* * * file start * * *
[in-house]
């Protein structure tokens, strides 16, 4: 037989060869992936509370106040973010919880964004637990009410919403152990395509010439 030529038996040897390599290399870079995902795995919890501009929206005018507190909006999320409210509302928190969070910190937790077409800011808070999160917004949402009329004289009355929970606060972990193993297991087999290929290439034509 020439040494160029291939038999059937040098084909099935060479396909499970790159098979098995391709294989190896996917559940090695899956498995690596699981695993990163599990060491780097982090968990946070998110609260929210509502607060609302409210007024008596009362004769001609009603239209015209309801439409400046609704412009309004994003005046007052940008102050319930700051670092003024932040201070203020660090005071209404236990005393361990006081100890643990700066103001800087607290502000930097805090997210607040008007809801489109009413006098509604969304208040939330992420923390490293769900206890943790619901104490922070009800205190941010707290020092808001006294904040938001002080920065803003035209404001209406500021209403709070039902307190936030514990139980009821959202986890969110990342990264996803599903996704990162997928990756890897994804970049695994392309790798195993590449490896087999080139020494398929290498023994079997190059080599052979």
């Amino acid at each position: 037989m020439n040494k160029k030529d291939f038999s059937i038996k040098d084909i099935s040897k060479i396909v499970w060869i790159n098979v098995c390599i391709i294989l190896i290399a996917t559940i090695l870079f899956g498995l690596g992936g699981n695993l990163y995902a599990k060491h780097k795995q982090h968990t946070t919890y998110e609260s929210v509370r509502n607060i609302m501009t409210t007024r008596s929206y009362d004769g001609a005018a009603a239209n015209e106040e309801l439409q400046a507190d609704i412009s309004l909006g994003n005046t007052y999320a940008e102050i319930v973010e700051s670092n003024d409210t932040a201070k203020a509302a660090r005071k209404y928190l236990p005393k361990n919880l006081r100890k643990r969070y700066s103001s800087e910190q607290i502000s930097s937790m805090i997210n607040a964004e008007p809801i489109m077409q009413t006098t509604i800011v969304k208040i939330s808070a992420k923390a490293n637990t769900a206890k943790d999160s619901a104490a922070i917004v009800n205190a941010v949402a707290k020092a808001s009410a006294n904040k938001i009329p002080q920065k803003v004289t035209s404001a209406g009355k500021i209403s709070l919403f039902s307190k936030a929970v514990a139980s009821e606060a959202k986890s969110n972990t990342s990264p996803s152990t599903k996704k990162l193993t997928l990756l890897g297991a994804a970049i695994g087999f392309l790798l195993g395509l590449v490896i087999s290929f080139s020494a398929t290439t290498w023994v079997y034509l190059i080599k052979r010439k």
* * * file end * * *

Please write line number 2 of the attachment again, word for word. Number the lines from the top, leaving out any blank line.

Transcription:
């Protein structure tokens, strides 16, 4: 037989060869992936509370106040973010919880964004637990009410919403152990395509010439 030529038996040897390599290399870079995902795995919890501009929206005018507190909006999320409210509302928190969070910190937790077409800011808070999160917004949402009329004289009355929970606060972990193993297991087999290929290439034509 020439040494160029291939038999059937040098084909099935060479396909499970790159098979098995391709294989190896996917559940090695899956498995690596699981695993990163599990060491780097982090968990946070998110609260929210509502607060609302409210007024008596009362004769001609009603239209015209309801439409400046609704412009309004994003005046007052940008102050319930700051670092003024932040201070203020660090005071209404236990005393361990006081100890643990700066103001800087607290502000930097805090997210607040008007809801489109009413006098509604969304208040939330992420923390490293769900206890943790619901104490922070009800205190941010707290020092808001006294904040938001002080920065803003035209404001209406500021209403709070039902307190936030514990139980009821959202986890969110990342990264996803599903996704990162997928990756890897994804970049695994392309790798195993590449490896087999080139020494398929290498023994079997190059080599052979």